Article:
Florida Keys Snorkeling

Both Florida Keys snorkeling and scuba diving are popular outdoor activities on the islands. With the only coral reef barrier in the continental United States, this is a great place to explore our undersea world. The reef, which actually comprises about 6,000 reefs, extends the entire length of the island chain, and there is Key West snorkeling in the southernmost island and snorkeling in Key Largo closest to the Florida mainland—and great snorkeling everywhere in between.

Key Largo snorkel trips will undoubtedly take you to John Pennekamp Coral Reef Park, the country's first underwater marine park and the only living barrier coral reef in the United States. It is also the third-largest in the world, after the Great Barrier Reef in Australia and the Meso-American Reef in Belize. Snorkeling in Key Largo brings you close to more than 250 species of colorful tropical fish, great barracuda, giant rays, and much more.

For those interested in shipwrecks, Florida Keys snorkeling allows you to explore plenty of them. The Keys have a long and colorful history beginning with Ponce de Leon and his fruitless search for the Fountain of Youth in the sixteenth century. Swashbuckling pirates plied these waters, and rumrunners used the islands to smuggle booze during the Prohibition era. Many a ship wrecked on the reefs. No place highlights this history as much as Key West, a vibrant town with numerous museums among its many attractions and plenty of shipwrecks on its offshore reefs. Key West snorkeling puts you closest to this rich past. From here, you can even go on snorkeling tours to pristine Dry Tortugas National Park 70 miles to the west.

If you're going to snorkel in Key West you will probably be doing it from a boat. Sailing is important here, and there are sailing vessels, from small to large catamarans and tall ships to racing sailboats, available for tours that often include snorkeling and even dolphin swims. Catamarans make excellent snorkeling vessels for the novice in your group, as they have ramps that lower into the water, allowing you to enter gradually as you become accustomed to the new environment. They also are more stable, creating less motion for those prone to seasickness, and provide canopies for protection from the sun.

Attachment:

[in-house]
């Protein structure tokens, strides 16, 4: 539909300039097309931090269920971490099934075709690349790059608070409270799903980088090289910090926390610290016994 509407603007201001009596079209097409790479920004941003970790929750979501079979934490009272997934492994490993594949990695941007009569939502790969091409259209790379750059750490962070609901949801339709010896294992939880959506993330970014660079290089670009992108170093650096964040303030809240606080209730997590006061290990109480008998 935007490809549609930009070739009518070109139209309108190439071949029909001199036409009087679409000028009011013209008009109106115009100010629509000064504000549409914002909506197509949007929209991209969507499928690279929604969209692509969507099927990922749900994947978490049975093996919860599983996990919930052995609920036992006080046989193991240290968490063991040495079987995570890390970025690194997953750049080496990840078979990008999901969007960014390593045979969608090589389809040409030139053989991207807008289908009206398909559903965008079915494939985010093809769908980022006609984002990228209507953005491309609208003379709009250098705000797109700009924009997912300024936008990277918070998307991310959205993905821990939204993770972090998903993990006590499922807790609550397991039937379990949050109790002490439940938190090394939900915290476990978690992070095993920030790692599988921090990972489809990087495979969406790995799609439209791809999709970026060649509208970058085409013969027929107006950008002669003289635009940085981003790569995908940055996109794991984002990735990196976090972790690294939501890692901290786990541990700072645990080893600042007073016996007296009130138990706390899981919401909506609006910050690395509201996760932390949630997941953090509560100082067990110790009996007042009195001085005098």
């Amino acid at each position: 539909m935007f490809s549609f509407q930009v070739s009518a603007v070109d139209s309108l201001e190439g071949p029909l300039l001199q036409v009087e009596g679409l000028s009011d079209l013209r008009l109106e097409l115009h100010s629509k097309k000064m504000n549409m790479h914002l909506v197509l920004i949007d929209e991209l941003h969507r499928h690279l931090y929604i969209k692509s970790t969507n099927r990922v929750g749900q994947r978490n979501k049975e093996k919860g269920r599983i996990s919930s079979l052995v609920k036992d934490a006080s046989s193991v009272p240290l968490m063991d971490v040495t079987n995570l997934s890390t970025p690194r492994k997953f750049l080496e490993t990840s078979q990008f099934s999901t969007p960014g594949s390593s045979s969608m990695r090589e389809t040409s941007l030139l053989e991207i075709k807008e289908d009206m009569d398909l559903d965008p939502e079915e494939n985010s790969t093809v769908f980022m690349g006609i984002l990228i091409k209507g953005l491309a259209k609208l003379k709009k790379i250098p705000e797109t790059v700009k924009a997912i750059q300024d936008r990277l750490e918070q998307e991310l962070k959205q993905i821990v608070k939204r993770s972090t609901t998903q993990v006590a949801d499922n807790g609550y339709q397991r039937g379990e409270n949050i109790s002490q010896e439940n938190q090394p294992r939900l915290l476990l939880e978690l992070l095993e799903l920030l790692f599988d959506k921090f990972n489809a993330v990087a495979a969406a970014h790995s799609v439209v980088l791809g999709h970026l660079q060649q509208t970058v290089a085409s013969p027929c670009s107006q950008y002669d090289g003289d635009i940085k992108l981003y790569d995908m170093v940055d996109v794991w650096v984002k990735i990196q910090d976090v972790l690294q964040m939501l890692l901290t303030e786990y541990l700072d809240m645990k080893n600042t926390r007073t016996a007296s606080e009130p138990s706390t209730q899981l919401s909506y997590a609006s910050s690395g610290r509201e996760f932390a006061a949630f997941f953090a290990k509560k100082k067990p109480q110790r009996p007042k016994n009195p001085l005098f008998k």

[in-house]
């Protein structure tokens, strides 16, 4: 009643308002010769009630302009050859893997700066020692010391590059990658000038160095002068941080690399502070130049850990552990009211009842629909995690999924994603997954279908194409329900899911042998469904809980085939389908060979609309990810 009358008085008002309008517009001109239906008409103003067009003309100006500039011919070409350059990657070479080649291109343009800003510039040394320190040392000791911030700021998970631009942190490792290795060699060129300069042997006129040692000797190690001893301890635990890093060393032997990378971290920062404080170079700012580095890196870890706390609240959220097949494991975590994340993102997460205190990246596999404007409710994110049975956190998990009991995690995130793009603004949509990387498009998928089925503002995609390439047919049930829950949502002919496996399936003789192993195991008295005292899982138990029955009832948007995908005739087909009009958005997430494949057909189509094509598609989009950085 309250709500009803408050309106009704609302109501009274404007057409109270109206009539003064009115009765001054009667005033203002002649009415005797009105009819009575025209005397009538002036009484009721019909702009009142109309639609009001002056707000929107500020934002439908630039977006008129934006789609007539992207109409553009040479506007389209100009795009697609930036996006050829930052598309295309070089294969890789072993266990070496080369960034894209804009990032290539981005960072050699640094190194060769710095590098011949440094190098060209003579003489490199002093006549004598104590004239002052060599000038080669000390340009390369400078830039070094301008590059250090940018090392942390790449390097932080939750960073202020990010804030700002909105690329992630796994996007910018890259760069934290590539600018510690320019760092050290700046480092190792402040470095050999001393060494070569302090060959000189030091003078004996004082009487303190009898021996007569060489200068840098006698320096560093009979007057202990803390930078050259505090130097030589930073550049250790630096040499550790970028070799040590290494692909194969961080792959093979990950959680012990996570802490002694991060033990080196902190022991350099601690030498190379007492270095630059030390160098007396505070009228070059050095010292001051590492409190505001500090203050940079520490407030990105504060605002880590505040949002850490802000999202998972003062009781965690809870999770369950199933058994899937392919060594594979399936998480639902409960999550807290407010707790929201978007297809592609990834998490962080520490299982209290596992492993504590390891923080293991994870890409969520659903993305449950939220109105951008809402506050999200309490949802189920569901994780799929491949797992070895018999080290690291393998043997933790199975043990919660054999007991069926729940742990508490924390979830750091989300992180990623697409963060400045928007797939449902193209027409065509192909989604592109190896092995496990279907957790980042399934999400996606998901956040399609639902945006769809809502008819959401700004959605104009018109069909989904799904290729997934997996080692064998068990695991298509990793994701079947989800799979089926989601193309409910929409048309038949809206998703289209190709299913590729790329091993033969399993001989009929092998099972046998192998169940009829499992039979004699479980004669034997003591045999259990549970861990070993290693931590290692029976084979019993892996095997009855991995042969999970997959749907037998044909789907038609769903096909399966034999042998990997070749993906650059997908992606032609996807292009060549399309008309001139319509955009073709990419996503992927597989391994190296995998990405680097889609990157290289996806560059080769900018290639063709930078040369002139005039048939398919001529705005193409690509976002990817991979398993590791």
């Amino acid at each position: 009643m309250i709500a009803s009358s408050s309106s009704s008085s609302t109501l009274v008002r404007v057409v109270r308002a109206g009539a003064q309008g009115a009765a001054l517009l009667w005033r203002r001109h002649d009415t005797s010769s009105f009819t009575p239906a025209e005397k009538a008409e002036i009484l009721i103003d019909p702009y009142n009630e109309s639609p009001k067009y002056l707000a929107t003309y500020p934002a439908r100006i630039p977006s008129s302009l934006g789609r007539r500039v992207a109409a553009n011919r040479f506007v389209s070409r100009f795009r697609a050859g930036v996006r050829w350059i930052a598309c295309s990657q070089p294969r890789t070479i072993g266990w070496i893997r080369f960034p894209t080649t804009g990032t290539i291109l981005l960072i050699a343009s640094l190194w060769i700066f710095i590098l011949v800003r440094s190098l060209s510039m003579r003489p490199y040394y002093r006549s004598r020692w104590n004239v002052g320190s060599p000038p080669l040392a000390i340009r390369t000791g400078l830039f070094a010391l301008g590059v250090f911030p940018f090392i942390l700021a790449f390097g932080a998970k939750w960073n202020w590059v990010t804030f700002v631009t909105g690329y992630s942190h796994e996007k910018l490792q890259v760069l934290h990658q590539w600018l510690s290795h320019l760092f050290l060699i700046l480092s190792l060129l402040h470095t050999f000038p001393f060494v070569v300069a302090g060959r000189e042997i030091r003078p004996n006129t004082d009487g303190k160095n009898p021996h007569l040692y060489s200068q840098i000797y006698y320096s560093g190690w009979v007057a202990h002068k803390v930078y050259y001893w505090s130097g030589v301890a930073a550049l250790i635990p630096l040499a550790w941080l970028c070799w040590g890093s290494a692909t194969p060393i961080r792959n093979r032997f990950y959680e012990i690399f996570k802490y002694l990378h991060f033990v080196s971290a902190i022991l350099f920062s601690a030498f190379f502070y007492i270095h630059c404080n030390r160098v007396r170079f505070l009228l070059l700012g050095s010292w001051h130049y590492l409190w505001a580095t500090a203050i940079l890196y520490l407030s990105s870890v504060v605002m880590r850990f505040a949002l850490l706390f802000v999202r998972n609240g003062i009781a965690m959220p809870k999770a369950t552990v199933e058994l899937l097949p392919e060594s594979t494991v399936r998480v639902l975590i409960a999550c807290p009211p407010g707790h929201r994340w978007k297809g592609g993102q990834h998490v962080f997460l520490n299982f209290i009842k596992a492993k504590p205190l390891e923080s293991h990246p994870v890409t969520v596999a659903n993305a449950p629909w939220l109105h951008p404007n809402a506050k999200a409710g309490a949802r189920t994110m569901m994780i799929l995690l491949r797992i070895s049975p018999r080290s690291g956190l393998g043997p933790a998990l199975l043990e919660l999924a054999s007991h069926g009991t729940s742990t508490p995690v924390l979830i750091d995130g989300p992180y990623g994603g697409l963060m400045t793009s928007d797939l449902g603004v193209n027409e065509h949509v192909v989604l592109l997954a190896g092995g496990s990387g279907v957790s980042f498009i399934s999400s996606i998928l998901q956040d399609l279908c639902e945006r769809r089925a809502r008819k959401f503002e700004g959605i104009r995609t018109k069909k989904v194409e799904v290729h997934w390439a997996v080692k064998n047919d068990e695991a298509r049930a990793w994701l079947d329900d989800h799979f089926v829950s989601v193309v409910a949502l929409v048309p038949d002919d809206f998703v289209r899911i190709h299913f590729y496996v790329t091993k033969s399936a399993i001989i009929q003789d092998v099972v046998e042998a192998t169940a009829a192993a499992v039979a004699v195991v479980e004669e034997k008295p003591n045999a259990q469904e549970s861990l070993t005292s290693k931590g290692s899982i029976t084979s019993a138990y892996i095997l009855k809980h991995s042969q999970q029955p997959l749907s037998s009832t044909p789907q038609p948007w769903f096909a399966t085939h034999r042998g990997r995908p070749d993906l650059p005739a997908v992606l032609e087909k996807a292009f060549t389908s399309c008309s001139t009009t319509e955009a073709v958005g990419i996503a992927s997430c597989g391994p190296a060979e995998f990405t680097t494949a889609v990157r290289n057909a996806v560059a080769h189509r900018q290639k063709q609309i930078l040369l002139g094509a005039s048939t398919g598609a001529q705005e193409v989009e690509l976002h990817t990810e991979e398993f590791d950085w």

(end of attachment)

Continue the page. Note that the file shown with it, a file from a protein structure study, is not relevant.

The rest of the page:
Many Key West hotels, and even some camping areas, have snorkeling programs. If you're on a family vacation, some of the resorts have supervised snorkeling activities for the children in the group. Key West snorkeling trips can last for half a day or be full-day tours.

Florida Keys snorkeling is excellent everywhere else on the archipelago. Marathon Key offers Sombrero Reef, off Sombrero Beach, as well as other shipwrecks for snorkeling. Big Pine Key boasts the huge area of the Great White Heron National Wildlife Refuge, a critical nesting area for endangered sea turtles and habitat for scores of bird species. In addition, when you are snorkeling in Key Largo you can also explore the wreck of a British World War II ship and two Coast Guard cutters that were intentionally sunk in 1987. These are all now are coral-covered environments.

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